- Material: Sardonyx Shell, 15k gold tested
- Size: 2 1/2" by 2" only cameo is 2 1/8" by 1 5/8".
- Date and Origin: Circa 1850/1860 Italy, frame could be English. Signed on back L R (could be Luigi Rosi?)
- Conditions: A hairline at ca 11.00 hours only visible when cameo is backlit, not visible from the front by naked eye. Mentioned for accuracy, otherwise mint.
Museum Quality cameo depicting St. Christopher, a rarest subject never seen before. The details of this cameo are really amazing, making of this cameo a real work of art. The strength of St. Christopher is clearly shown and magnificently rendered. Look then at the infant Jesus and at how his tiredness is rendered, everything in this cameo is amazing. The face of the Saint is just not handsome, just it is described in any story about him. I have not found yet the painting from which the cameo is from, however in my opinion, this cameo has something of different from the usual depictions of the Saint carrying the infant Jesus, there are snakes around Jesus' legs and I have never seen them in all the St. Christopher depictions that I was able to find. This could be a symbolism which could recall the Temptation of Christ and that the carver wanted to add to remind us that temptation and sin are always behind the corner. This is a masterly carved cameo enhanced by an elaborate and rich frame. A true rarest find.
A bit of history:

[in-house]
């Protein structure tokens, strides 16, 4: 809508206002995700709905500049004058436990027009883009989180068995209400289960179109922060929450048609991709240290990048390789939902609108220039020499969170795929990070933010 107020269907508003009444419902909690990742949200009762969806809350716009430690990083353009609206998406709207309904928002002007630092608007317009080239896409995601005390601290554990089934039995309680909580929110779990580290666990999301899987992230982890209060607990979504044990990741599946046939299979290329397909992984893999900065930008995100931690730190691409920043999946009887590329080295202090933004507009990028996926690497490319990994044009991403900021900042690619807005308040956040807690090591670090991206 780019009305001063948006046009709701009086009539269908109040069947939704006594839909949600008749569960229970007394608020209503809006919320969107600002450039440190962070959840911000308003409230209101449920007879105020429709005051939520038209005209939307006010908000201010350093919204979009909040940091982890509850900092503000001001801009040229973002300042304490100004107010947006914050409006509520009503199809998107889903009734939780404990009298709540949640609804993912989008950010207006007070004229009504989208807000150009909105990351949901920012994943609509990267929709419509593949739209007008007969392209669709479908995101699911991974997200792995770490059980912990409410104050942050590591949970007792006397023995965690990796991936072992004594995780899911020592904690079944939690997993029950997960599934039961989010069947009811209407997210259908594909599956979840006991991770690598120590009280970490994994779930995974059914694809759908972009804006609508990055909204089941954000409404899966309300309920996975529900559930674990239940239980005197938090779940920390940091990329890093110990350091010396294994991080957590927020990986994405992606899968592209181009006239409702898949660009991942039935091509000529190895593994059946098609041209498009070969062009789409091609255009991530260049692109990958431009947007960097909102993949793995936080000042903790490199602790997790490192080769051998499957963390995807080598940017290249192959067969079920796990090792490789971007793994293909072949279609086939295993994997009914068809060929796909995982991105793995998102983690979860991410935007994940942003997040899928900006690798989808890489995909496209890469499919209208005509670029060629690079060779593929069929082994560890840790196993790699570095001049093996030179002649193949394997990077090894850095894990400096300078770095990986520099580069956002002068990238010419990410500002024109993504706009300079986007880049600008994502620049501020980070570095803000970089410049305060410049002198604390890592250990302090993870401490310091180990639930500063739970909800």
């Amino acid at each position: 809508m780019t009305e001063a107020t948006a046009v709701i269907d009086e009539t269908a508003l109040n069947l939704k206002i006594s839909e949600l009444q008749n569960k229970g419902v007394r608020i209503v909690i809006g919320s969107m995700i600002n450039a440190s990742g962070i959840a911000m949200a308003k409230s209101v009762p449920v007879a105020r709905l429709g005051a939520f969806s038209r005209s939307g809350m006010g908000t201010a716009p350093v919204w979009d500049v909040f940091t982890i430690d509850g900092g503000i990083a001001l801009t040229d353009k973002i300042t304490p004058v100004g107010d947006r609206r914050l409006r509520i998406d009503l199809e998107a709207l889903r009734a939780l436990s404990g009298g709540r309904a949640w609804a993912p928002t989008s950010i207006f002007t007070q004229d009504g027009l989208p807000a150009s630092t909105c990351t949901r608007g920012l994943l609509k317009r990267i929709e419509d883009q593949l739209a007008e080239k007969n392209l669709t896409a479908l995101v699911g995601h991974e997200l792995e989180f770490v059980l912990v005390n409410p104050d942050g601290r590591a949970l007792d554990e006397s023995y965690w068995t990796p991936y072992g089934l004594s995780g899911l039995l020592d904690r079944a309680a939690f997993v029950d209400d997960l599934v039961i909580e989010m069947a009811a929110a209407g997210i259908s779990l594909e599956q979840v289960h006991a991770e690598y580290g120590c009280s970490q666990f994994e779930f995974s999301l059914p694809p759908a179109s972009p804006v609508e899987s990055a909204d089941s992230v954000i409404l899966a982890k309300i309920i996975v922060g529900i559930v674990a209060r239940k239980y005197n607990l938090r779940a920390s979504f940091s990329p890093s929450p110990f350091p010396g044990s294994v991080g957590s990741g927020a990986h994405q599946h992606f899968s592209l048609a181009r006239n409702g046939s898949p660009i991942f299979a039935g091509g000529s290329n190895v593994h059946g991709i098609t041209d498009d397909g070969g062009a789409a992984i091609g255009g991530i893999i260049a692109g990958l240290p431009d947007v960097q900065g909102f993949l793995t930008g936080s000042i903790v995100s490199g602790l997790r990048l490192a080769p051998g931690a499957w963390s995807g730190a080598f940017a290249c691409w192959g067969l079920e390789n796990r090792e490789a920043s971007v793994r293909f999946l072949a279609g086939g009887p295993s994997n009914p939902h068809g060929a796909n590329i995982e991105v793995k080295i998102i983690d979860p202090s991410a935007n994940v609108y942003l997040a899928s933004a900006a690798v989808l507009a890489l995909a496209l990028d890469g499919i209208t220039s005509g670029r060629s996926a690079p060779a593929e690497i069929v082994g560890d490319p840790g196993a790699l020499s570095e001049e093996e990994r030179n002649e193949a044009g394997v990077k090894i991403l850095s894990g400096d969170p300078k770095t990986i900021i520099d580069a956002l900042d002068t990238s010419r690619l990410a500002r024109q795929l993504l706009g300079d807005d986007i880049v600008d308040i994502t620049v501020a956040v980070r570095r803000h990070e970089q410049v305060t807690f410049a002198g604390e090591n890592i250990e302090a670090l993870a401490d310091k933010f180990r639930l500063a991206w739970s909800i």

Saint Christopher is a saint venerated by Orthodox Christians, listed as a martyr killed in the reign of the 3rd century Roman emperor Decius (reigned 249–251). Historical examination of the legends suggests Reprobus (Christopher) lived during the Christian persecutions of either the Roman emperor Decius or Diocletian, and that he was captured and martyred by the governor of Antioch Historian David Woods has proposed that Christopher's remains were possibly taken to Alexandria by Peter of Attalia where he may have become identified with the Egyptian martyr Saint Menas. Christopher was a Canaanite 5 cubits (7.5 ft) tall and with a fearsome face. While serving the king of Canaan, he took it into his head to go and serve the greatest king there was. He went to the king who was reputed to be the greatest, but one day he saw the king cross himself at the mention of the devil. On thus learning that the king feared the devil, he departed to look for the devil. He came across a band of marauders, one of whom declared himself to be the devil, so Christopher decided to serve him. But when he saw his new master avoid a wayside cross and found out that the devil feared Christ, he left him and enquired from people where to find Christ. He met a hermit who instructed him in the Christian faith. Christopher asked him how he could serve Christ. When the hermit suggested fasting and prayer, Christopher replied that he was unable to perform that service. The hermit then suggested that because of his size and strength Christopher could serve Christ by assisting people to cross a dangerous river, where they were perishing in the attempt. The hermit promised that this service would be pleasing to Christ. After Christopher had performed this service for some time, a little child asked him to take him across the river. During the crossing, the river became swollen and the child seemed as heavy as lead, so much that Christopher could scarcely carry him and found himself in great difficulty. When he finally reached the other side, he said to the child: "You have put me in the greatest danger. I do not think the whole world could have been as heavy on my shoulders as you were." The child replied: "You had on your shoulders not only the whole world but Him who made it. I am Christ your king, whom you are serving by this work." The child then vanished. Christopher later visited the city of Lycia and there comforted the Christians who were being martyred. Brought before the local king, he refused to sacrifice to the pagan gods. The king tried to win him by riches and by sending two beautiful women to tempt him. Christopher converted the women to Christianity, as he had already converted thousands in the city. The king ordered him to be killed. Various attempts failed, but finally Christopher was decapitated. His name means Christ-bearer (Greek: christos, Christ, pherein, to bear) (Latin:Christophorus, Christbearer)